If you're struggling with a clogged or slow sewer line, your plumber will generally come out and perform a service called hydro-jetting. Hydrojets have been around for a while. They are tools that shoot out a very powerful stream of water. This water blasts grime and clogging material out of the pipes, clearing your blockage so your sewer pine flows freely again. The process of having your sewer lines hydro-jetted is pretty simple, but you might still have a few questions you'd like answered before your plumber starts working.
Where does the plumber insert the hydro-jet?
The plumber will generally feed the hydro jet down the sewer cleanout. In most homes, this cleanout is located outside, a few feet from the place where the sewer line enters the home. Occasionally it will be located inside the home in the basement. It's only a few inches wide, but that's okay. A hydro jet is just a little bit bigger around than a garden hose, so it can be fed down a pretty narrow access pipe if needed.
Is hydro-jetting better than using a pipe snake?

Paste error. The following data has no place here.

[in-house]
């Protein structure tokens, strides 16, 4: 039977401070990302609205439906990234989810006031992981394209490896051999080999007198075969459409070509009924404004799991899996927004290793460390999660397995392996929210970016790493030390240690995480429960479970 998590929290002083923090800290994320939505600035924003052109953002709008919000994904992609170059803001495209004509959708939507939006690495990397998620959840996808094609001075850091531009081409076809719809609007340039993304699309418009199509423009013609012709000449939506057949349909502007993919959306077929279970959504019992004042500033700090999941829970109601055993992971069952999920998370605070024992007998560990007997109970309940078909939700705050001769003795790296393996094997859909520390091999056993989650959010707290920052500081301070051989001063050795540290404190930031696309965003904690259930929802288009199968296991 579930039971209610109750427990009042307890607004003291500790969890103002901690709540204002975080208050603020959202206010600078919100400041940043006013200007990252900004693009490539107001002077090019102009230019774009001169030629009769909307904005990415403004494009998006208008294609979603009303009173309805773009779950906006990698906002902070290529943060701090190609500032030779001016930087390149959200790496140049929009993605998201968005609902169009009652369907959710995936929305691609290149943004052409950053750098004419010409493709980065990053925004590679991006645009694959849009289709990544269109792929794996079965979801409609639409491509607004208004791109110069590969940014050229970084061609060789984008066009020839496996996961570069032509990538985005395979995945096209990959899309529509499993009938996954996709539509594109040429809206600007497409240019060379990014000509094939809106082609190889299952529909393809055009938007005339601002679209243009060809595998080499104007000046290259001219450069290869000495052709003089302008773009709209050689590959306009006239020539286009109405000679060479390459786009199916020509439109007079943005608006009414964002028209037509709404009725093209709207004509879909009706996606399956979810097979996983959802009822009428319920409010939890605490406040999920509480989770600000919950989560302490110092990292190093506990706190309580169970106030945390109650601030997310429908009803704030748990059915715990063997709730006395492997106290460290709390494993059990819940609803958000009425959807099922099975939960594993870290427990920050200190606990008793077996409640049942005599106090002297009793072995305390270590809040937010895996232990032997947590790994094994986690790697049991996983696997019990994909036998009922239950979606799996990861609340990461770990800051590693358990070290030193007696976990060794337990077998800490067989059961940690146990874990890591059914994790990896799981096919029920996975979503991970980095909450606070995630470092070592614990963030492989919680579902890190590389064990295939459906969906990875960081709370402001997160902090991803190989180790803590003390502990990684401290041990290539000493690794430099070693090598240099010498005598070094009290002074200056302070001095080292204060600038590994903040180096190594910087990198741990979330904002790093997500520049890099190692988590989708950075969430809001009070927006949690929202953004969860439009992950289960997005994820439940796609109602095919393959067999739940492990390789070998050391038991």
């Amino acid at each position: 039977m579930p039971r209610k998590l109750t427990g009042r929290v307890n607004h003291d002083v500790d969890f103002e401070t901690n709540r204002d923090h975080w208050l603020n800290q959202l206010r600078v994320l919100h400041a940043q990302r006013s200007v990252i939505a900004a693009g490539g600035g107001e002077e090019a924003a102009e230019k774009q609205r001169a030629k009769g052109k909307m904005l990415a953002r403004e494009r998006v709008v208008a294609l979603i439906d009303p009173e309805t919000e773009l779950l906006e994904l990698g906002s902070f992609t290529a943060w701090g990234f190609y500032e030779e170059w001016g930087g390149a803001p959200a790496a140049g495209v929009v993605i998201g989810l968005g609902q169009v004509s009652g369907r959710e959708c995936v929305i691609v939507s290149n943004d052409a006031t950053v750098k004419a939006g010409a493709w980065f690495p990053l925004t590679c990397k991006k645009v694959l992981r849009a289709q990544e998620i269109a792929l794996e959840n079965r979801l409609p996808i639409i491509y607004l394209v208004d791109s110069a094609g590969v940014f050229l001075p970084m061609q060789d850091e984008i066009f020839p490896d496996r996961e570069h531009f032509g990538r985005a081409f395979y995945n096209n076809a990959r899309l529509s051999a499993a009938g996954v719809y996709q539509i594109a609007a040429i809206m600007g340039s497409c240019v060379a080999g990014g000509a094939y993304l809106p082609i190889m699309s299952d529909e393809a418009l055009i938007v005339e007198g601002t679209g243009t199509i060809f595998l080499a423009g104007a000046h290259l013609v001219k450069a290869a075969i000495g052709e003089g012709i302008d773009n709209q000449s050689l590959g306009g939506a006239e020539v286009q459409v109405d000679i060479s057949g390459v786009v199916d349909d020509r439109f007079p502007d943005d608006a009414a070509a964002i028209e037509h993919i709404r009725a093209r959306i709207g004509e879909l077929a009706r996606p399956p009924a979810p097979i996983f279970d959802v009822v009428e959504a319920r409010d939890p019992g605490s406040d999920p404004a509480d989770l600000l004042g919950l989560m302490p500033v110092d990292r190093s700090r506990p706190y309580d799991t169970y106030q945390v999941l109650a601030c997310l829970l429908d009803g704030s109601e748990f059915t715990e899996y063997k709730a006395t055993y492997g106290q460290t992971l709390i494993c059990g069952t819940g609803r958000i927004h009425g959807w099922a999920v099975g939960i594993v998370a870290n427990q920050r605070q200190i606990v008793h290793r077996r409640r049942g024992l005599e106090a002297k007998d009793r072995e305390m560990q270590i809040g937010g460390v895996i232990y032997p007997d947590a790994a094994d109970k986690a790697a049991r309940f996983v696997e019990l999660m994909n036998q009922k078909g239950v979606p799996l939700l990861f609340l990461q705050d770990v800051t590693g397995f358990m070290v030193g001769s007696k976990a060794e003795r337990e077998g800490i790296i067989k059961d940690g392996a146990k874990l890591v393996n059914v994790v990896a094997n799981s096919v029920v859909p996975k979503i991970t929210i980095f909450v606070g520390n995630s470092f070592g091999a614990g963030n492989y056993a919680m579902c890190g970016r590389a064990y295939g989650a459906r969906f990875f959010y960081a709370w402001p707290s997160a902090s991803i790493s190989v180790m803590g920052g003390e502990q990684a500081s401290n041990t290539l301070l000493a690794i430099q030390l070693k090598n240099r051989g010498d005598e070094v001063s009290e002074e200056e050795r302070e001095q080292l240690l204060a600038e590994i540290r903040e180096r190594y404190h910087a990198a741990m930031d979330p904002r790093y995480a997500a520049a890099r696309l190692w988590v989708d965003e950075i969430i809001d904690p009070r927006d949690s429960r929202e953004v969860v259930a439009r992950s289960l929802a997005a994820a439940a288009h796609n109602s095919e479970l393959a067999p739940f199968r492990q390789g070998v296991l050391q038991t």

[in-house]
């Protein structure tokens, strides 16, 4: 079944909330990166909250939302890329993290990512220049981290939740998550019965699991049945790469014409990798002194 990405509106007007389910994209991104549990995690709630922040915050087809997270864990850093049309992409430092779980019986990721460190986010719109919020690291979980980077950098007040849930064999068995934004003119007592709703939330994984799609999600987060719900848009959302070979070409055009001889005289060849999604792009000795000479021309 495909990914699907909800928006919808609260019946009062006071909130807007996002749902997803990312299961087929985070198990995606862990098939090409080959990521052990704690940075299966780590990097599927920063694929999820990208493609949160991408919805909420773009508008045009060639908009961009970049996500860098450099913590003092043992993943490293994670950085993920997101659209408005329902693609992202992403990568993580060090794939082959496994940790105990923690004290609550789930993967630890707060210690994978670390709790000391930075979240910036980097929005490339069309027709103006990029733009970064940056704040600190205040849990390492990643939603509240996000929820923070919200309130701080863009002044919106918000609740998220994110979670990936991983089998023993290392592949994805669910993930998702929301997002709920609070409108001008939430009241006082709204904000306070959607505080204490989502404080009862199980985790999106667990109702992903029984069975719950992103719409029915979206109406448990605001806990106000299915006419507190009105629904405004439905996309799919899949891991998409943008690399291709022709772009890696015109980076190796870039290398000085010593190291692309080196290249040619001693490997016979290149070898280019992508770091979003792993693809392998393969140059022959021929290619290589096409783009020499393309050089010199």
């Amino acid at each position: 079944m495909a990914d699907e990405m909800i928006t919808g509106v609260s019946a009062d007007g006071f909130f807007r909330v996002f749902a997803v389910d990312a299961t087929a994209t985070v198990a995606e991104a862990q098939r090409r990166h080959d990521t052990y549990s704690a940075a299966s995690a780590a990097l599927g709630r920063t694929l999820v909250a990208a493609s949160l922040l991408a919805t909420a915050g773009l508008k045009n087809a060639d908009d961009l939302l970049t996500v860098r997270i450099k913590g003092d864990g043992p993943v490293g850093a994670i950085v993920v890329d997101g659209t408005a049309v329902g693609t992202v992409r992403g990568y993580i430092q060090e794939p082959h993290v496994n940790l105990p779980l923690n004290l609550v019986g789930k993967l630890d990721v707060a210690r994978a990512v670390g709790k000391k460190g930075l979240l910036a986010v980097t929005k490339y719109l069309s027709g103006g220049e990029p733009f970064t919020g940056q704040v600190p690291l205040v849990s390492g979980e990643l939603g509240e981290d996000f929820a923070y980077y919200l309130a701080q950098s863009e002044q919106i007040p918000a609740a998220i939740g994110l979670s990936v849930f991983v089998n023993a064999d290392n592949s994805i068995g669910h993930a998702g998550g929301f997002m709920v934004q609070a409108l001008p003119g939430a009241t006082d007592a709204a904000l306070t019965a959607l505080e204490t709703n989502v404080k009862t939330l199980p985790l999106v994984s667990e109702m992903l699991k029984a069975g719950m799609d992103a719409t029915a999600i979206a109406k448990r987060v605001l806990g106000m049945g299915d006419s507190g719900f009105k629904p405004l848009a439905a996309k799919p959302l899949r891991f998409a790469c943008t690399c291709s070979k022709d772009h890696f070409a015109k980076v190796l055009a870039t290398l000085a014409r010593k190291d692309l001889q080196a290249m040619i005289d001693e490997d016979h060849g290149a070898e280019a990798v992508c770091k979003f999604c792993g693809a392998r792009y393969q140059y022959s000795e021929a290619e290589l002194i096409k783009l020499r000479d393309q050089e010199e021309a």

Yes. A pipe snake can be used to remove clogs in smaller drain pipes, such as those associated directly with your toilet. But it is harder to use effectively in large pipes, such as your main sewer pipe. Drain snakes also tend not to remove grime and grease that is lining the pipe; they really only remove solid chunks of material. A hydro jet blasts everything away. There's usually a lot of grime lining sewer lines, and it needs to be blasted away so it does not just grab onto more solid materials and cause another blockage.
Will the hydro jet damage your sewer pipes?
A hydro jet is unlikely to damage your sewer pipes. Sewer pipes are some of the hardest, most durable pipes around. They're often made from cast iron. Even flimsier plumbing materials, like PVC, can stand up to a hydro jet, so your sewer line can definitely withstand the pressure.
Will a hydro jet remove tree roots from the line?
Yes. If there are tree roots in your sewer line, the hydro jet will blast them away. It's relatively common for tree roots to grow into a sewer line. After your plumber removes them with a hydro jet, they can use herbicides to help keep them from growing back.
With these questions answered, you should be better prepared to have your sewer line hydro-jetted, Before long, your drains will run free again.